Sweeps month means disasters galore on the webs, and few disasters can compete with the sinking of the Titanic after it struck an iceberg during its maiden voyage in 1912. There were 2,228 people onboard when the crown jewel of the White Star Line set out from Southampton, but only 705 made it to New York.
Sweeps month means disasters galore on the webs, and few disasters can compete with the sinking of the Titanic after it struck an iceberg during its maiden voyage in 1912. There were 2,228 people onboard when the crown jewel of the White Star Line set out from Southampton, but only 705 made it to New York. The wreckage was discovered in 1985, but all attempts to raise the ocean liner have, thus far, failed. That would include “Titanic,” CBS’ lavish-looking, star-studded but hackneyed miniseries about the tragedy. It may do well with the Harlequin Romance crowd, but others will tune elsewhere long before the four hours are over.
Graduates of Foreshadowing and Portent 101, writers Ross LaManna and Joyce Eliason set up the story in and around the British seaside town, where the wealthy prepare to embark on the much-hyped trip while lesser lights who will be traveling in steerage and members of the staff and crew begin to gather.
Roger Rees, looking remarkably Hitler-like as White Star’s martinet of a managing director, assures the press that nothing could possibly ever endanger the ship, an ultra-luxe Grand Hotel of the sea. George C. Scott, playing the veteran captain making his last voyage before long-awaited retirement, concurs, adding that running a ship of such advanced design takes no effort at all.
Meanwhile, Felicity Waterman, as a nanny whom seamy circumstance placed onboard the ship, keeps being jolted out of sleep with nightmare visions of a child drowning in the sea, which understandably puts everyone on edge. Tim Curry plays a steward with larcenous dreams; Mike Doyle is his dim partner in plotting the theft of all the fabulous trinkets tucked away in the staterooms.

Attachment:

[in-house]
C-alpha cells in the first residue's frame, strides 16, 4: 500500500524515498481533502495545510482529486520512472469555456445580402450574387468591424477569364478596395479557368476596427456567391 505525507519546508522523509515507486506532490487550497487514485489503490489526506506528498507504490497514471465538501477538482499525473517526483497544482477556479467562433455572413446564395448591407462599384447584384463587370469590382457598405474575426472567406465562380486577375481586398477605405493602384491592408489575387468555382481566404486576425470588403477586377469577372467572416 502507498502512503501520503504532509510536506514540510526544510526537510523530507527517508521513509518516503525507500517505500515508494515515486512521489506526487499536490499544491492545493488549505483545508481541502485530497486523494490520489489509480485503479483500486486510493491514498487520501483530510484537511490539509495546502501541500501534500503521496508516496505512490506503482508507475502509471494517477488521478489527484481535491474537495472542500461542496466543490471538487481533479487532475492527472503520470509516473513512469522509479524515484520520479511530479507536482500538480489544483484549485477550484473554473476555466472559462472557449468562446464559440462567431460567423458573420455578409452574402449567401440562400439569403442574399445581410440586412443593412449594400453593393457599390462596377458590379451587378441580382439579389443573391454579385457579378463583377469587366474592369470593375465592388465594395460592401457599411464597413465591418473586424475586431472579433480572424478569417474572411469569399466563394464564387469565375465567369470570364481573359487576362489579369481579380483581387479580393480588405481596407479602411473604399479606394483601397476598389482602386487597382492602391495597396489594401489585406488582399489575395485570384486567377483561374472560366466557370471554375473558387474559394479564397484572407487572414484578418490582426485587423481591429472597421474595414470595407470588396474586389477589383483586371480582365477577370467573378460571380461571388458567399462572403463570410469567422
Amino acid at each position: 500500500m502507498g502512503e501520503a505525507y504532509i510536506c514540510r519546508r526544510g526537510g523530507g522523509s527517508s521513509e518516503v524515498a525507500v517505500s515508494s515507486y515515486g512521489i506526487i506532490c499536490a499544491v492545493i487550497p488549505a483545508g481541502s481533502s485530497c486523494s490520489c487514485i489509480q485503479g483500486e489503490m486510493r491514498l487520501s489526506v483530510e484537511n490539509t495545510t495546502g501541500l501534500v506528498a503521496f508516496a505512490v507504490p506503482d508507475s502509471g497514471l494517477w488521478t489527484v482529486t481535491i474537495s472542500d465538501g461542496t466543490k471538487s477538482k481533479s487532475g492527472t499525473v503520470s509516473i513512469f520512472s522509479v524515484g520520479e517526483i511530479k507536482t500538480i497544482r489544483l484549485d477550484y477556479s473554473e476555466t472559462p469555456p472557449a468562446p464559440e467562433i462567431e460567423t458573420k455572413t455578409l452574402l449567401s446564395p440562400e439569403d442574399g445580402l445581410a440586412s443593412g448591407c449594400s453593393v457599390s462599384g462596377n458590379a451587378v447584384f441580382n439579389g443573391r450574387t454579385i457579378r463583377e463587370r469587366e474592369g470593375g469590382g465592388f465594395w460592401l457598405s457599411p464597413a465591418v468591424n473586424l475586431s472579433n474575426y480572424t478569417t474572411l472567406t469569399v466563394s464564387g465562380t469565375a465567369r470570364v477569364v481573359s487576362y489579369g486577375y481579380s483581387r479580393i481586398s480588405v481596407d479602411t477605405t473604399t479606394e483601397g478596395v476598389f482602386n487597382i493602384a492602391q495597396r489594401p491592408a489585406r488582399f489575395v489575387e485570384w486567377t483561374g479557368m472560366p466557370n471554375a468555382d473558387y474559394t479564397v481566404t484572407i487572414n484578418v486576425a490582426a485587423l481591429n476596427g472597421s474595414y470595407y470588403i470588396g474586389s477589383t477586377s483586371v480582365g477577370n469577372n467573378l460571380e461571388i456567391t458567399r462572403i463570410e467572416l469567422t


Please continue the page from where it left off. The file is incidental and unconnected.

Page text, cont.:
Society is well represented with the aging John Jacob Astor (Scott Hylands) and his beautiful young second wife, Madeleine (Janne Mortil), suffering the stares and gossip-mongering of Eva Marie Saint’s priggish doyenne, Mrs. Foley. In the tale’s chief subplot, Peter Gallagher plays Wynn Park, who’s booked passage solely to pursue lovely Isabella Paradine (Catherine Zeta Jones), who broke his heart years ago and married someone else. Over the course of a too-slow tango she realizes the error of herways, and very soon Mrs. Foley’s tongue-flapping sanctimony is being stretched way beyond the limit by their scandalous actions.
Then there’s Marilu Henner, enjoyably over the top as the brassy, gauche and ultimately unsinkable Molly Brown, the Denver millionaire’s wife who shows heroic fortitude in the face of death. Scott brings some richness of character to a smallish role, and Henner, though no Tammy Grimes, still uses her voice like a foghorn to cut through the doldrums — she’s literally a hoot.
Coupla big problems: Titanic meets iceberg a few minutes before the end of part one, leaving two-plus hours to resolve what is mostly already known. And notwithstanding American Zoetrope’s participation as co-producer, nothing allays one’s suspicion that those fearsome roiling-dark-sea scenes were shot in a bathtub.
Robert Lieberman’s direction maintains what tension can be extracted from such banalities. Christiaan Wagener’s design is eye-filling, and there’s some nicely reflective underscoring from Clint Eastwood regular, composer Lennie Niehaus. A Titanic musical is in the works for Broadway this season, and James Cameron’s $ 100 million-plus “Titanic” will hit the bigscreen next year, so perhaps there’s something in the air. What could it be?